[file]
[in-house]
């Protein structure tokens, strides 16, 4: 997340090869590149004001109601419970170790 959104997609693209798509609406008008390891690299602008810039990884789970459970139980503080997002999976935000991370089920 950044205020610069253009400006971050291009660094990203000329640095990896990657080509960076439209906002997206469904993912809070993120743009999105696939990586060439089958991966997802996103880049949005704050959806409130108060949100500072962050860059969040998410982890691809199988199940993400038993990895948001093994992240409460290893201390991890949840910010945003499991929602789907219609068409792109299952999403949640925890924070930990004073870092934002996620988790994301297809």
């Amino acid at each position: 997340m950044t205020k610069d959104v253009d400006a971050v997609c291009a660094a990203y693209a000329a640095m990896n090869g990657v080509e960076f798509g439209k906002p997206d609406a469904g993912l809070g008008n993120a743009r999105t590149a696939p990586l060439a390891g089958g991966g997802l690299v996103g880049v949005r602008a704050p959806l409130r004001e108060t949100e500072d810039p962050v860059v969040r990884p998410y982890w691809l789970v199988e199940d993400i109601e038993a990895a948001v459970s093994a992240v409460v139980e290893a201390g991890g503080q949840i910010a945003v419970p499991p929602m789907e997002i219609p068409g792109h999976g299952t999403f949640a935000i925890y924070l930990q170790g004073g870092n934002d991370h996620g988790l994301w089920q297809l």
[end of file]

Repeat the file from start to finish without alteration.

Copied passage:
[in-house]
């Protein structure tokens, strides 16, 4: 997340090869590149004001109601419970170790 959104997609693209798509609406008008390891690299602008810039990884789970459970139980503080997002999976935000991370089920 950044205020610069253009400006971050291009660094990203000329640095990896990657080509960076439209906002997206469904993912809070993120743009999105696939990586060439089958991966997802996103880049949005704050959806409130108060949100500072962050860059969040998410982890691809199988199940993400038993990895948001093994992240409460290893201390991890949840910010945003499991929602789907219609068409792109299952999403949640925890924070930990004073870092934002996620988790994301297809």
């Amino acid at each position: 997340m950044t205020k610069d959104v253009d400006a971050v997609c291009a660094a990203y693209a000329a640095m990896n090869g990657v080509e960076f798509g439209k906002p997206d609406a469904g993912l809070g008008n993120a743009r999105t590149a696939p990586l060439a390891g089958g991966g997802l690299v996103g880049v949005r602008a704050p959806l409130r004001e108060t949100e500072d810039p962050v860059v969040r990884p998410y982890w691809l789970v199988e199940d993400i109601e038993a990895a948001v459970s093994a992240v409460v139980e290893a201390g991890g503080q949840i910010a945003v419970p499991p929602m789907e997002i219609p068409g792109h999976g299952t999403f949640a935000i925890y924070l930990q170790g004073g870092n934002d991370h996620g988790l994301w089920q297809l």